US.7B Evaluate the domestic and international leadership of Franklin D. Roosevelt and Harry Truman during World War II, including the US relationship with its
               allies and domestic industry’s rapid mobilization for the war effort. Supporting Standard
    US.7C Analyze the function of the US Office of War Information. Supporting Standard
    US.7D Analyze major issues of World War II, including the Holocaust the internment of German, Italian, and Japanese Americans, and Executive Order 9066 and
               the development of conventional and atomic weapons. Readiness Standard
    US.7E Analyze major military events of World War II, including the Battle of Midway, the U.S. military advancement through the Pacific Islands, the Bataan Death March,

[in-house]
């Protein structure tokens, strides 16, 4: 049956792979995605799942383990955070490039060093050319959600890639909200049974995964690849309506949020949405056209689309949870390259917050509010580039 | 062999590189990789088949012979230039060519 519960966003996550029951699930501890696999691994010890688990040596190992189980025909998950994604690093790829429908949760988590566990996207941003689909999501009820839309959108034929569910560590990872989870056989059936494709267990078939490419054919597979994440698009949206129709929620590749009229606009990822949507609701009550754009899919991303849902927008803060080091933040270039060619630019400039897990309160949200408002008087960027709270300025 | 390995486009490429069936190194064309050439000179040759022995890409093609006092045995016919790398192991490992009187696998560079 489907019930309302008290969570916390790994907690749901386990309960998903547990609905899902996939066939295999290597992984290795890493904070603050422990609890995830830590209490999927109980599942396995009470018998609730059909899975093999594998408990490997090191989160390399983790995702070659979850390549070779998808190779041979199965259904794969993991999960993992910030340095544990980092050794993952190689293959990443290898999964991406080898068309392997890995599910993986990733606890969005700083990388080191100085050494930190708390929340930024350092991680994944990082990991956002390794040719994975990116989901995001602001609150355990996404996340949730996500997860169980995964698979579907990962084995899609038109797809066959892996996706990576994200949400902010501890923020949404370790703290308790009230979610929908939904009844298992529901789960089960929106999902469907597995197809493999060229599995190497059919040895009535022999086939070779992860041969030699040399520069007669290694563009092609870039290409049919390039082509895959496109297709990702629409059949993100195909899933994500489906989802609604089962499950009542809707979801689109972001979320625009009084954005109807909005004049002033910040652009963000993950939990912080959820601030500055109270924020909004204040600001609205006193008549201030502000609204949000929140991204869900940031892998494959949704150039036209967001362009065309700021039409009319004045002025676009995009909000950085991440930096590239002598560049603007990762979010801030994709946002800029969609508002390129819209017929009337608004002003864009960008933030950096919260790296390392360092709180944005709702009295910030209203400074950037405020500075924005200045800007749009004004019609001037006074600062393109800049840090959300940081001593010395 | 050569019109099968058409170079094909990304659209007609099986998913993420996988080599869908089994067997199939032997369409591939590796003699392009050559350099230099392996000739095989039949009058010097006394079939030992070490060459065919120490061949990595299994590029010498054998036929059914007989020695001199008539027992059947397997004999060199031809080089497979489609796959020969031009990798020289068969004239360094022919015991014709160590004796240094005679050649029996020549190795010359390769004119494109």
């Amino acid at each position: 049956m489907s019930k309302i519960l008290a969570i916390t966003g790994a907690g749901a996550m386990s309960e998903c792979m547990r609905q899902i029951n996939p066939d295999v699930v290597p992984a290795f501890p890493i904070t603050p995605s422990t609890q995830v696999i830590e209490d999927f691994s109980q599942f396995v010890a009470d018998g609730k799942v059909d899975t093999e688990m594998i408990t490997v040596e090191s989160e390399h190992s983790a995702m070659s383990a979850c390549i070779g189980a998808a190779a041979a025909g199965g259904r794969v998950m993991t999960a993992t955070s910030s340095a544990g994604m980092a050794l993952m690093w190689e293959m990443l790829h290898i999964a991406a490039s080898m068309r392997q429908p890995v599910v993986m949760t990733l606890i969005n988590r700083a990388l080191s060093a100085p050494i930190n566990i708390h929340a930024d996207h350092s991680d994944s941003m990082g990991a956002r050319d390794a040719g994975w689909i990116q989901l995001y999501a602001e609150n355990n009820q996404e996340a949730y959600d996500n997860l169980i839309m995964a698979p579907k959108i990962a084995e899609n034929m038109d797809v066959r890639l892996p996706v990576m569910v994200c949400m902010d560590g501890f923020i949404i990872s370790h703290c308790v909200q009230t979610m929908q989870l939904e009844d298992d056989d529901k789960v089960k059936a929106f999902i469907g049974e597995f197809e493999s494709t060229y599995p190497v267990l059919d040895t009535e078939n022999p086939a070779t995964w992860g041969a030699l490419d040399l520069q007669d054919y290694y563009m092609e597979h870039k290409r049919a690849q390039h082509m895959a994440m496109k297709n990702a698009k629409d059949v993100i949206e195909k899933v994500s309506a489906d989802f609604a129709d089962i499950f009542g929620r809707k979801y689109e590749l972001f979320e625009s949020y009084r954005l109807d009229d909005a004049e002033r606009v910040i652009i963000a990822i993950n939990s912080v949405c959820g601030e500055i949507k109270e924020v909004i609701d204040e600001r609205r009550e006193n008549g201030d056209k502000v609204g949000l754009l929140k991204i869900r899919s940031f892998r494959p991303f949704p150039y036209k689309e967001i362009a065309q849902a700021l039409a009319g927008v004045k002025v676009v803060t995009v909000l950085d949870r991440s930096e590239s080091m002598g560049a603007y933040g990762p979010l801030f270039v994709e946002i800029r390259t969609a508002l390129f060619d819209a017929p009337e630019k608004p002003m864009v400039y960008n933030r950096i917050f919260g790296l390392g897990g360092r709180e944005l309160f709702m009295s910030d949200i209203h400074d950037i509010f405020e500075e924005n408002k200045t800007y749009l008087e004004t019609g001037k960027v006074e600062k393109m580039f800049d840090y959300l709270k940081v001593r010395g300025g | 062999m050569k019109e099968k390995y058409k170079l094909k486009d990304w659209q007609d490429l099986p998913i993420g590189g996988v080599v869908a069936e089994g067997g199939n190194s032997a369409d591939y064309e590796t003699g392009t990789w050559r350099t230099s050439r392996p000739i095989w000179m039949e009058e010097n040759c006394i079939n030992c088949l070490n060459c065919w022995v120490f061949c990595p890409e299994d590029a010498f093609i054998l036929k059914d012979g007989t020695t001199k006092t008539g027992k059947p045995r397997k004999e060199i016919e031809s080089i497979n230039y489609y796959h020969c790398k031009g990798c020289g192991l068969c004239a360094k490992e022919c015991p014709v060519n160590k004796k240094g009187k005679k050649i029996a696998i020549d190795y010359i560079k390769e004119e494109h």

the invasion of Normandy, fighting the war on multiple fronts, and the liberation of concentration camps.  Supporting Standard
    US.7F Evaluate the military contributions of leaders during World War II, including Omar Bradley, Dwight Eisenhower, Douglas MacArthur, Chester A. Nimitz, George Marshall, and
              George Patton. Supporting Standard
    US.7G Explain the home front and how American patriotism inspired exceptional actions by citizens and military personnel, including high levels of military enlistment, volunteerism, the purchase of
               war bonds, Victory Gardens, the bravery and contributions of the Tuskegee Airmen, the Flying Tigers, and Navajo Code Talkers, opportunities and obstacles for women and
               ethnic minorities. Readiness Standard
US.12 Geography. The student understands the impact of geographic factors on major events. The student is expected to: